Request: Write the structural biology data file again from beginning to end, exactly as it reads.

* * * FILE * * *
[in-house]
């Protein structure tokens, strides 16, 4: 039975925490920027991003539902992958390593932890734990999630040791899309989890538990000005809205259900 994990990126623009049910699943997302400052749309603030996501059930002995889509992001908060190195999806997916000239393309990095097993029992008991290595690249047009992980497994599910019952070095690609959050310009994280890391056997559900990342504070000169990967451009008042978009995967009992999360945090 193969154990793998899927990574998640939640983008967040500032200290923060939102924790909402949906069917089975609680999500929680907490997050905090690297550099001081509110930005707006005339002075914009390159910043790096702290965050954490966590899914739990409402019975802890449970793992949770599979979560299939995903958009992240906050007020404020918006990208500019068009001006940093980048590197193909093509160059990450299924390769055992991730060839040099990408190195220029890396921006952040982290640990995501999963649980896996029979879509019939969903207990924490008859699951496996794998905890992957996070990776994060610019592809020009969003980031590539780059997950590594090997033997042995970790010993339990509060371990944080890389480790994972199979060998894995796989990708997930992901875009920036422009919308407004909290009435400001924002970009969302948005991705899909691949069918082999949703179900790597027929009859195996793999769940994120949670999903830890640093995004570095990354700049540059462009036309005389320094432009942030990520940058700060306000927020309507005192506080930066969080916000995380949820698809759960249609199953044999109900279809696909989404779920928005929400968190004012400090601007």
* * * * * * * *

[in-house]
């Protein structure tokens, strides 16, 4: 039975925490920027991003539902992958390593932890734990999630040791899309989890538990000005809205259900 994990990126623009049910699943997302400052749309603030996501059930002995889509992001908060190195999806997916000239393309990095097993029992008991290595690249047009992980497994599910019952070095690609959050310009994280890391056997559900990342504070000169990967451009008042978009995967009992999360945090 193969154990793998899927990574998640939640983008967040500032200290923060939102924790909402949906069917089975609680999500929680907490997050905090690297550099001081509110930005707006005339002075914009390159910043790096702290965050954490966590899914739990409402019975802890449970793992949770599979979560299939995903958009992240906050007020404020918006990208500019068009001006940093980048590197193909093509160059990450299924390769055992991730060839040099990408190195220029890396921006952040982290640990995501999963649980896996029979879509019939969903207990924490008859699951496996794998905890992957996070990776994060610019592809020009969003980031590539780059997950590594090997033997042995970790010993339990509060371990944080890389480790994972199979060998894995796989990708997930992901875009920036422009919308407004909290009435400001924002970009969302948005991705899909691949069918082999949703179900790597027929009859195996793999769940994120949670999903830890640093995004570095990354700049540059462009036309005389320094432009942030990520940058700060306000927020309507005192506080930066969080916000995380949820698809759960249609199953044999109900279809696909989404779920928005929400968190004012400090601007």